Misinformation and Disinformation Policies and Procedures

Misinformation and disinformation are significant hazards for a workplace. They can cause serious reputational damage and loss for a business/organisation.

Good news – as a member of the Policy Place online policy service, you have policies to help minimise these risks.

In this post, we’ll identify some of these policies for you to use in training and review with your team. We start by defining Misinformation because the scope of the term is often contested.

Definitions – Misinformation and Disinformation

Misinformation can refer to manipulated images and false or inaccurate information that leads to misconceptions, stereotyping, misunderstandings and real-world harm.

Whereas misinformation can be disseminated unintentionally, disinformation involves the deliberate spread of false information. It can involve the use and mix of of text, images, audio and video. It can be created and disseminated by humans and synthetically generated by AI-enabled tools.

See United Nations Countering Disinformation and Misinformation for more.

Policies to reduce the risks of misinformation

-Social Media and Digital Use

As a member of our online policy service, you have access to a number of policies dealing with the use of digital media including Social Media and Unacceptable Use policies. These policies demand professionalism in all online interactions and provide rules of engagement with digital media.  They include requirements for training, provide guidelines for acceptable use and prohibit certain behaviors when engaging with digital technology.

-Standards of conduct

In both the Integrity and Service Delivery categories of your online policies, you will find a number of policies to guide staff in ethical conduct.  For example, the Equity, Diversity and Inclusion and cultural responsiveness policies encourage a client-centered focus and counter the effects of stereotyping and discrediting can often occur with misinformation.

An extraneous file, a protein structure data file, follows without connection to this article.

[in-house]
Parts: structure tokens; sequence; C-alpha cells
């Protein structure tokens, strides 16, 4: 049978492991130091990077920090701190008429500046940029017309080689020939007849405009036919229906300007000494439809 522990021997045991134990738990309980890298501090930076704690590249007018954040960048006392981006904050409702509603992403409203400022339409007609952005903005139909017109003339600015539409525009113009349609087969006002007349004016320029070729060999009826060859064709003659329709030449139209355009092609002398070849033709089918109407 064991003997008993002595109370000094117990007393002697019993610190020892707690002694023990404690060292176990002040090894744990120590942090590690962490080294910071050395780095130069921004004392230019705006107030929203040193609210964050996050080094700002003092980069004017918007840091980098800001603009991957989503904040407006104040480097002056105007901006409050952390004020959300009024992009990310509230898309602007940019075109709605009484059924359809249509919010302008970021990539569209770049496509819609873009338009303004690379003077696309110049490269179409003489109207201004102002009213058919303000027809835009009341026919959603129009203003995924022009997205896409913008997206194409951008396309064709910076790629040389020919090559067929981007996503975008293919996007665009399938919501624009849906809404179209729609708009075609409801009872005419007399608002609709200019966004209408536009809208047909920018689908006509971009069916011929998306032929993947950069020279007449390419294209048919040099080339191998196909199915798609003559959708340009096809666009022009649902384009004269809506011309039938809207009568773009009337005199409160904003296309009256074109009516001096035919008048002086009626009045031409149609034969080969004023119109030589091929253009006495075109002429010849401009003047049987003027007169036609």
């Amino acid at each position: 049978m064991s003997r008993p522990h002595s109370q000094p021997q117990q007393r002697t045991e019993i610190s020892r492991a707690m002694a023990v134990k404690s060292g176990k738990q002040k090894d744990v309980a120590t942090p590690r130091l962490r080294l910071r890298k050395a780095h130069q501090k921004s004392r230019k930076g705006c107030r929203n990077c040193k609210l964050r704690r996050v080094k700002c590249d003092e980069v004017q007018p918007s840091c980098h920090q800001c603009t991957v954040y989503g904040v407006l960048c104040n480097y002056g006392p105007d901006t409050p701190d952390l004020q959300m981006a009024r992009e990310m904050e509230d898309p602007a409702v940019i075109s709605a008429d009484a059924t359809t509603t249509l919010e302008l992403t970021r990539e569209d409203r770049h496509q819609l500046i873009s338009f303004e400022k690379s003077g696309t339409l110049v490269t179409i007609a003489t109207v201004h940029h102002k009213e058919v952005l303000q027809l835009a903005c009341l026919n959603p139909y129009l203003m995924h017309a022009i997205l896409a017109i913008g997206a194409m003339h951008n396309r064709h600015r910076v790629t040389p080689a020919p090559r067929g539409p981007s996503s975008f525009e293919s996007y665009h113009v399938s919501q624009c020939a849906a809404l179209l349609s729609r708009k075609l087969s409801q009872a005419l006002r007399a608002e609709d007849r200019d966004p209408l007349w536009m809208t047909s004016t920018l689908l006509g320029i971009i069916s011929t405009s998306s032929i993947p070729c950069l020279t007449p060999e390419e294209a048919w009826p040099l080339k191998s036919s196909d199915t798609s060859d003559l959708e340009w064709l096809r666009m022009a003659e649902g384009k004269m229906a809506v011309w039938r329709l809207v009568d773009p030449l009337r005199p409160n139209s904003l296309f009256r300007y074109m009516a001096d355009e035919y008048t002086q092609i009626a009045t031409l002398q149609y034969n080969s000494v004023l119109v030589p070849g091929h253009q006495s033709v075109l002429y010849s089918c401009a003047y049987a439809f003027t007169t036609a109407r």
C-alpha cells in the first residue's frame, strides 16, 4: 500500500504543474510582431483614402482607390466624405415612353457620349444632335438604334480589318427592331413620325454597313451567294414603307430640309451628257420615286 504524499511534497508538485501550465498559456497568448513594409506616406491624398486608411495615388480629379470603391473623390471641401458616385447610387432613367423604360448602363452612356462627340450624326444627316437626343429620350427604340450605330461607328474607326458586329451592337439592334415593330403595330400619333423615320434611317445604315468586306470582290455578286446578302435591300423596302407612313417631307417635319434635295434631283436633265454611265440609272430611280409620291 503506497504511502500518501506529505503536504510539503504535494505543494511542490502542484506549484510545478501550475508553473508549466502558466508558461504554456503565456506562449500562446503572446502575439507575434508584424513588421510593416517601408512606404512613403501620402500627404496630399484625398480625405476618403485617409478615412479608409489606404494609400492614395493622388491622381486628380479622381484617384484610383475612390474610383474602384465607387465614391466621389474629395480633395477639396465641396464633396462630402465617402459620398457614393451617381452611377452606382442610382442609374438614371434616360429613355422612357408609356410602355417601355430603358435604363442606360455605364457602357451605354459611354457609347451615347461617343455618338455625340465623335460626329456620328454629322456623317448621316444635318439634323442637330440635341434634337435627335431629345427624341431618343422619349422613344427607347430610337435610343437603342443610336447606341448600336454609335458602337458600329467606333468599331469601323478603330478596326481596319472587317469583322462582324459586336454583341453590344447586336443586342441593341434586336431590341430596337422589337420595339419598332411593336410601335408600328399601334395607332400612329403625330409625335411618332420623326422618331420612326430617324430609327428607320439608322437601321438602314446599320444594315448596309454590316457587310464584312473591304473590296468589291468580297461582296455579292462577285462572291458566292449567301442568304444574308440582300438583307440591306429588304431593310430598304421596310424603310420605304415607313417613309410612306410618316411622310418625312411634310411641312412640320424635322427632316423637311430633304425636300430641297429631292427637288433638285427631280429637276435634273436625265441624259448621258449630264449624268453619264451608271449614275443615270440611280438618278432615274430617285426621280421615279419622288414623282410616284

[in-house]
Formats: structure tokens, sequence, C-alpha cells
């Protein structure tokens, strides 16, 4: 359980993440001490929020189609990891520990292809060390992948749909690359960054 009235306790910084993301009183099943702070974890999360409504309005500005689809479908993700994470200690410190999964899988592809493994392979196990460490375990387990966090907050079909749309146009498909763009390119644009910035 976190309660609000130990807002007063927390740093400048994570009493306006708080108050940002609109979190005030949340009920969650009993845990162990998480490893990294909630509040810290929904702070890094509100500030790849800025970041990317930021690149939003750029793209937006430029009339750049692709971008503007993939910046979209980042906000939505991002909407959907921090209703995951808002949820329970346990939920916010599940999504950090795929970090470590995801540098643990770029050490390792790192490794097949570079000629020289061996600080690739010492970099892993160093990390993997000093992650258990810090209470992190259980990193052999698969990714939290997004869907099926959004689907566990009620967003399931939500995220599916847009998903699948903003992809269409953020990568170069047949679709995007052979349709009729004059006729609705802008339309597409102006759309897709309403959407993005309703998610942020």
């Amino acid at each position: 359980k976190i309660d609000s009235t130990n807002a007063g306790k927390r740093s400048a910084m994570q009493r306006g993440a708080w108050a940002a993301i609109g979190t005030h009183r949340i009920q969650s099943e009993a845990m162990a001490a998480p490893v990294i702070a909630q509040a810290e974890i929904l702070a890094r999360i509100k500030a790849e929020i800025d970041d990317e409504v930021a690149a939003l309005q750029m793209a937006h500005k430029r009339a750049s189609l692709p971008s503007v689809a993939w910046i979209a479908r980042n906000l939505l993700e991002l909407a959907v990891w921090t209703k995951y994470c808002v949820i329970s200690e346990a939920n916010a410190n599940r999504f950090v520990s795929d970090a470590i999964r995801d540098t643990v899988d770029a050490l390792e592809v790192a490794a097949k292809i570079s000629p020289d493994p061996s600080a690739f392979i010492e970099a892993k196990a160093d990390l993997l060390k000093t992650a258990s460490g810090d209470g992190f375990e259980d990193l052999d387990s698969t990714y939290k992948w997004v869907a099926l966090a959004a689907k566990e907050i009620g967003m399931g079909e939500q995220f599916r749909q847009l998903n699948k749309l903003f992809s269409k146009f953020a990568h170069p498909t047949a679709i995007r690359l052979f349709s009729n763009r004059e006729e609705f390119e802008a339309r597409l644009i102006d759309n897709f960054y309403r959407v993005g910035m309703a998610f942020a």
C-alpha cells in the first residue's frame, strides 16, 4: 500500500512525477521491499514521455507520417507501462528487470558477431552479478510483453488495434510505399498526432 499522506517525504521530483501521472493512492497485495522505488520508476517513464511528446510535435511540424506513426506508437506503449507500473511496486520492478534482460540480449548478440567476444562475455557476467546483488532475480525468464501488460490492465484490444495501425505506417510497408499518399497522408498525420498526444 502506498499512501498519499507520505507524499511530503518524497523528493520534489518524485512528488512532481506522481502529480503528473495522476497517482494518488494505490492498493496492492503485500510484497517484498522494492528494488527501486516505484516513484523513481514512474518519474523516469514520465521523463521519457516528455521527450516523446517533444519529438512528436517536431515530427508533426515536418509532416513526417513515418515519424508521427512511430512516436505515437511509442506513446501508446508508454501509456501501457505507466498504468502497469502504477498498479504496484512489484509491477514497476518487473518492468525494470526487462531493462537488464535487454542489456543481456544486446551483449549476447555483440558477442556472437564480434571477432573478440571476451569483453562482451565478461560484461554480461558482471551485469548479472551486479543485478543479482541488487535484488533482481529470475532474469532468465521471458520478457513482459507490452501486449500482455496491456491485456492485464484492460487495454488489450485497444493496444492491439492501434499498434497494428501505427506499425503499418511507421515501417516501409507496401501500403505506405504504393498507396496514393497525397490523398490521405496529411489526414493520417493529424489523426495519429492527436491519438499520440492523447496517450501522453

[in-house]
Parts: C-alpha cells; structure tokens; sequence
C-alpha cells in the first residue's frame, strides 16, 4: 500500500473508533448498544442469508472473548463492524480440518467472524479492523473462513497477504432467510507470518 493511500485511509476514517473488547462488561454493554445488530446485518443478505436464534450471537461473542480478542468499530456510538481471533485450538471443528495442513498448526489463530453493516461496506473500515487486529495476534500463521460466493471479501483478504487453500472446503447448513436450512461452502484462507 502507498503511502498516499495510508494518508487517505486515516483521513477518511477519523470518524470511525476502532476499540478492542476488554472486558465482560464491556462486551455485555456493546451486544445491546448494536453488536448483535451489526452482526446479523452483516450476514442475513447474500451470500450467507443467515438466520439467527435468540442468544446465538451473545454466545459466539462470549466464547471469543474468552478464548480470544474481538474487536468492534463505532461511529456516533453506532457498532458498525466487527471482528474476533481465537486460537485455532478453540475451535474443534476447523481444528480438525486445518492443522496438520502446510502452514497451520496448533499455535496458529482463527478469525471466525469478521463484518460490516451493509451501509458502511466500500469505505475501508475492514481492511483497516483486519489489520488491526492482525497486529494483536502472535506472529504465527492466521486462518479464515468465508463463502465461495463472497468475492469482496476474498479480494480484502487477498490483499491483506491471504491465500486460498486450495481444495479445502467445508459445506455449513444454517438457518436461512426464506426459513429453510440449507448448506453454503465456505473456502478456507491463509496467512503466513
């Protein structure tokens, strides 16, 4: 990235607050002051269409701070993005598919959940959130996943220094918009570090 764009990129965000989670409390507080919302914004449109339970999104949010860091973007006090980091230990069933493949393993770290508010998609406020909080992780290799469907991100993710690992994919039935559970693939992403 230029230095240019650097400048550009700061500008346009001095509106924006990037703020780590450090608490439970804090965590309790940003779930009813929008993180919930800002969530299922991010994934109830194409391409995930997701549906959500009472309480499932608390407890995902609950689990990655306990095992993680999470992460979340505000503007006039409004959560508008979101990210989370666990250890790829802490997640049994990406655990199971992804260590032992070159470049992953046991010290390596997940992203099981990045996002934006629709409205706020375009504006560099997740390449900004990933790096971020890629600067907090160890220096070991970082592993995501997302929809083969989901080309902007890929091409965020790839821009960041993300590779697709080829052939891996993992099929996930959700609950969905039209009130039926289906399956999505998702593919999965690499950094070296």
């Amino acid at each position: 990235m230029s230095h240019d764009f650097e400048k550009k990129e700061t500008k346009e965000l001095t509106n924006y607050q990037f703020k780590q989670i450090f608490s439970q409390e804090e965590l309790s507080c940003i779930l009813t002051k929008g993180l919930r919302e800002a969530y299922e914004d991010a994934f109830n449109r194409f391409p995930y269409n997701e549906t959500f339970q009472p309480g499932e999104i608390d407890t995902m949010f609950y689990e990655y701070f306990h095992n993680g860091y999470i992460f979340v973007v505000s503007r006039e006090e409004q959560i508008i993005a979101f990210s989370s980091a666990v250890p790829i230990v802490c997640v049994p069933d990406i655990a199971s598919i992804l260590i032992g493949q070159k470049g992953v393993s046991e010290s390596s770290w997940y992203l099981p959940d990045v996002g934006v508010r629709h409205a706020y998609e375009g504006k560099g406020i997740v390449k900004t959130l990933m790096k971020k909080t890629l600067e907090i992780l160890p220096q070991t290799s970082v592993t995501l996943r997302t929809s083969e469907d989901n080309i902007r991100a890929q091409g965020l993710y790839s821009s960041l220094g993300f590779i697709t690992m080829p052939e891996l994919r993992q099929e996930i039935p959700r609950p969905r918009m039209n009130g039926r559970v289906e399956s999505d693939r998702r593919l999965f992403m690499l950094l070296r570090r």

The Code of Conduct is in the Integrity category. It states your organisation’s values and expected standards of behaviour.  All staff must prioritise and act in the best interests of the organisation and take reasonable care to avoid causing harm to themselves and others.

Staff must not therefore be careless with the information they rely on and share with others.  Before using or sharing information with others, they must verify the accuracy of the information, that it is aligned with your agency’s kaupapa and has been approved for release.

-Privacy policies

Your online policies include a comprehensive suite of privacy and confidentiality policies.  These policies support your agency’s compliance with the Privacy Act 2020. They include restrictions on the sharing of personal information and require adherence to information safeguards and privacy-related training for staff. They help counter the risks of sensitive and personal information being shared and manipulated by others for a wrongful purpose.

Relax – you are a  Policy Place member!

We’ve got you covered as a Policy Place member when it comes to misinformation and disinformation. But… don’t forget the importance of staff training; Don’t forget the importance of organisational culture – encourage staff to raise any concerns they have about misinformation and to undertake due diligence before using or sharing it.

Lastly, always be on guard for it and the many contexts and ways in which misinformation is spread.